In the past few years, Obomsawin has also branched out into composing for various outside projects, including writing the score for We Are the Warriors, a documentary about the removal of racist mascots from the Wells-Ogunquit school district, as well as string arrangements for musician-led Portland string ensemble Palaver Strings’ project Welcome Here, which celebrates the indigenous and immigrant communities in Maine. In 2020 she joined Welcome to Indian Country, a roundup of Native musicians that travels across Turtle Island (a common Indigenous name synonymous with North America) performing for audiences Obomsawin says she rarely found while touring with Lula Wiles. “I struggled a lot with trying to get Native people and people of color in general to come out to our shows, because it doesn’t exactly scream ‘relatability’ to a lot of those audiences.” With Welcome to Indian Country, that representation is completely shifted. “I think that, if I had grown up seeing Native people play rock and roll and seeing Native artists play jazz,” she says, “I would have understood our place in that music a lot sooner.”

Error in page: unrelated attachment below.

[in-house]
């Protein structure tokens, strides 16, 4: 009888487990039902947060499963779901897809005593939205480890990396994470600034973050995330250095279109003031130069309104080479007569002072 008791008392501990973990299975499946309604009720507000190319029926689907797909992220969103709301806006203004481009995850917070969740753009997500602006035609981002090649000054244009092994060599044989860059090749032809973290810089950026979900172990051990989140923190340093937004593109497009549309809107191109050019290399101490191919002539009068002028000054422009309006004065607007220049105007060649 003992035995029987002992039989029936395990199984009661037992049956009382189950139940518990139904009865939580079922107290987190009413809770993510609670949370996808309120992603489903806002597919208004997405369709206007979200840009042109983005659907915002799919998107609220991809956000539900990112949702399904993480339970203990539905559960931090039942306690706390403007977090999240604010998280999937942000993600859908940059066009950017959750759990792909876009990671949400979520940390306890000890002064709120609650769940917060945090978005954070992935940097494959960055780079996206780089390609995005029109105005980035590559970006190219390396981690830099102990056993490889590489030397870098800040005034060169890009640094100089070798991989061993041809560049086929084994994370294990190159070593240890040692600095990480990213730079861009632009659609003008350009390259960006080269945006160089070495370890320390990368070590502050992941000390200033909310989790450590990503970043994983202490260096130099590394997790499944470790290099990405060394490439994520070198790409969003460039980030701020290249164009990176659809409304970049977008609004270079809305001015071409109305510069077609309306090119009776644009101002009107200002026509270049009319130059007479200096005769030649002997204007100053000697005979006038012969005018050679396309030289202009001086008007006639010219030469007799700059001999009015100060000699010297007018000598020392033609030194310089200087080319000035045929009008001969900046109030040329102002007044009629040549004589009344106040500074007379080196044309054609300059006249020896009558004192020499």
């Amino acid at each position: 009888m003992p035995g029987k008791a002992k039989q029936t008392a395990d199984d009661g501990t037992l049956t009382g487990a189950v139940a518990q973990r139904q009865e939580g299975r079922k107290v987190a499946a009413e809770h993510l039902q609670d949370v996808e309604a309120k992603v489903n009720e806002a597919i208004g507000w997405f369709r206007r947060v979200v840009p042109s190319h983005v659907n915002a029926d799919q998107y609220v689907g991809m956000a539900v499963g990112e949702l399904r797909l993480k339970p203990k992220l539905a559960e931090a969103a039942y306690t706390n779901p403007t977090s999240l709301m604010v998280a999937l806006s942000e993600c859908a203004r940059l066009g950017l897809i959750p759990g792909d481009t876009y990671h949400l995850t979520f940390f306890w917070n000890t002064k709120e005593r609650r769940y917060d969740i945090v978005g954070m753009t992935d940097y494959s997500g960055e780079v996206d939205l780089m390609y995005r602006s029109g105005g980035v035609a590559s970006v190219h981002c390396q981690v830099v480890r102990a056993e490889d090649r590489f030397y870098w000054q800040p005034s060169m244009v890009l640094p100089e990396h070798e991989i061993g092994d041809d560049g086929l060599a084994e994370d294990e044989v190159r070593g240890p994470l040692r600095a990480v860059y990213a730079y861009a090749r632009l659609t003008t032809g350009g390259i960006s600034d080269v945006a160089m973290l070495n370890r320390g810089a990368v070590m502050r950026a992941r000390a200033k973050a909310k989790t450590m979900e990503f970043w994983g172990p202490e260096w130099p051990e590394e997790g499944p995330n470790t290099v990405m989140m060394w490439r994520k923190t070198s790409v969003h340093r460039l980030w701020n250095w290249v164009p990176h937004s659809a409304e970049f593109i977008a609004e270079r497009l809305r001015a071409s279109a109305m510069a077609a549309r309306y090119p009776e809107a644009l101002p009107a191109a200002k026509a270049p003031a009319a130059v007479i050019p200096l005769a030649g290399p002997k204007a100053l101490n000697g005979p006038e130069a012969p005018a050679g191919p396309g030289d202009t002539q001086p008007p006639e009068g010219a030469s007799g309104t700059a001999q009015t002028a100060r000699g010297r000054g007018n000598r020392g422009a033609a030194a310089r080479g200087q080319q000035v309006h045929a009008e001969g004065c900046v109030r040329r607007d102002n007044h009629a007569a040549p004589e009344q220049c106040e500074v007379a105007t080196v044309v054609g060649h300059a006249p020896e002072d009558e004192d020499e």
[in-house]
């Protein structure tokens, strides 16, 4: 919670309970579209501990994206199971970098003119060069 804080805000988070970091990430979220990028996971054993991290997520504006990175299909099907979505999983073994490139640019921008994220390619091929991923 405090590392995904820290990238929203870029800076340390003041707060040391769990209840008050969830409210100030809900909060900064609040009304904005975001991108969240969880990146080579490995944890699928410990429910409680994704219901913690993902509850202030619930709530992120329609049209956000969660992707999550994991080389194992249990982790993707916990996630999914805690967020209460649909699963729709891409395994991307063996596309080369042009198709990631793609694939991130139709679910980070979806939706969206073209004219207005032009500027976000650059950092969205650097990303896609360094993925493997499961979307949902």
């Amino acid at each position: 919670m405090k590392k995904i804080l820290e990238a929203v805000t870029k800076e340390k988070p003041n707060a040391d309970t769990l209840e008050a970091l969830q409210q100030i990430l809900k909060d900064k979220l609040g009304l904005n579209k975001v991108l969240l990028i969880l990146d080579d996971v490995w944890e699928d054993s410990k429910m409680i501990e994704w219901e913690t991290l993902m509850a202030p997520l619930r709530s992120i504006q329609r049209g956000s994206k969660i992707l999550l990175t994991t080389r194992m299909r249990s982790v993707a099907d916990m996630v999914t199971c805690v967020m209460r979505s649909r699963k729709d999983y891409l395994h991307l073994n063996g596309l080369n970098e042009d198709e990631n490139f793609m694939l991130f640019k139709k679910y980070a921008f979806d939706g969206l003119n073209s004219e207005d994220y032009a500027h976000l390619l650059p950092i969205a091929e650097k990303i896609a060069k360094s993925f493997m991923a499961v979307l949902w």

On top of her music, Obomsawin writes and organizes for Sunlight Media, a media team that documents and promotes stories at the intersection of tribal sovereignty and environmental justice in the Wabanaki Homeland. She also cofounded the Bomazeen Land Trust, a nonprofit focused on landback initiatives in Maine that has successfully returned land in the Kennebec River region to the Wabanaki Confederacy.